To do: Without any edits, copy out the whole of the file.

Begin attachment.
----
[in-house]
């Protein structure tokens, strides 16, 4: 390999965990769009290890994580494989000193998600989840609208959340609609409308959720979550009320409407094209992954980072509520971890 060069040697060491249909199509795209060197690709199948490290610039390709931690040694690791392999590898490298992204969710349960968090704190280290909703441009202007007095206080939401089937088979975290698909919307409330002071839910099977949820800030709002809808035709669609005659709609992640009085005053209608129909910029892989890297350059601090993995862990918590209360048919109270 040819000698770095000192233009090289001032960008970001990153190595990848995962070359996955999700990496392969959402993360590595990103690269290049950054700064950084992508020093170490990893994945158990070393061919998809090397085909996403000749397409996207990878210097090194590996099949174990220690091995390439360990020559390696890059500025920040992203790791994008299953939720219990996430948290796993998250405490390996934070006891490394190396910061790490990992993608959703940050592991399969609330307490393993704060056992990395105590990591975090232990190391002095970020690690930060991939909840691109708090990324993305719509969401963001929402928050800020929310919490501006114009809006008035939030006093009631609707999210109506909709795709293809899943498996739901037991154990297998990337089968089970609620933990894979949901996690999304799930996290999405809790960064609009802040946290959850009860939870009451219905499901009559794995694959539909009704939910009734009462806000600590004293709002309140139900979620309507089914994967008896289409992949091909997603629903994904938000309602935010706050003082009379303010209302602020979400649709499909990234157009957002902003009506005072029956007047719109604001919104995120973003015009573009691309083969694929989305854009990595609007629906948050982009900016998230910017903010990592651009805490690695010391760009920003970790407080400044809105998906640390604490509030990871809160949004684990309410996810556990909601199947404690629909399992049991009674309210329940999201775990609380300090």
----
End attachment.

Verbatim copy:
[in-house]
């Protein structure tokens, strides 16, 4: 390999965990769009290890994580494989000193998600989840609208959340609609409308959720979550009320409407094209992954980072509520971890 060069040697060491249909199509795209060197690709199948490290610039390709931690040694690791392999590898490298992204969710349960968090704190280290909703441009202007007095206080939401089937088979975290698909919307409330002071839910099977949820800030709002809808035709669609005659709609992640009085005053209608129909910029892989890297350059601090993995862990918590209360048919109270 040819000698770095000192233009090289001032960008970001990153190595990848995962070359996955999700990496392969959402993360590595990103690269290049950054700064950084992508020093170490990893994945158990070393061919998809090397085909996403000749397409996207990878210097090194590996099949174990220690091995390439360990020559390696890059500025920040992203790791994008299953939720219990996430948290796993998250405490390996934070006891490394190396910061790490990992993608959703940050592991399969609330307490393993704060056992990395105590990591975090232990190391002095970020690690930060991939909840691109708090990324993305719509969401963001929402928050800020929310919490501006114009809006008035939030006093009631609707999210109506909709795709293809899943498996739901037991154990297998990337089968089970609620933990894979949901996690999304799930996290999405809790960064609009802040946290959850009860939870009451219905499901009559794995694959539909009704939910009734009462806000600590004293709002309140139900979620309507089914994967008896289409992949091909997603629903994904938000309602935010706050003082009379303010209302602020979400649709499909990234157009957002902003009506005072029956007047719109604001919104995120973003015009573009691309083969694929989305854009990595609007629906948050982009900016998230910017903010990592651009805490690695010391760009920003970790407080400044809105998906640390604490509030990871809160949004684990309410996810556990909601199947404690629909399992049991009674309210329940999201775990609380300090």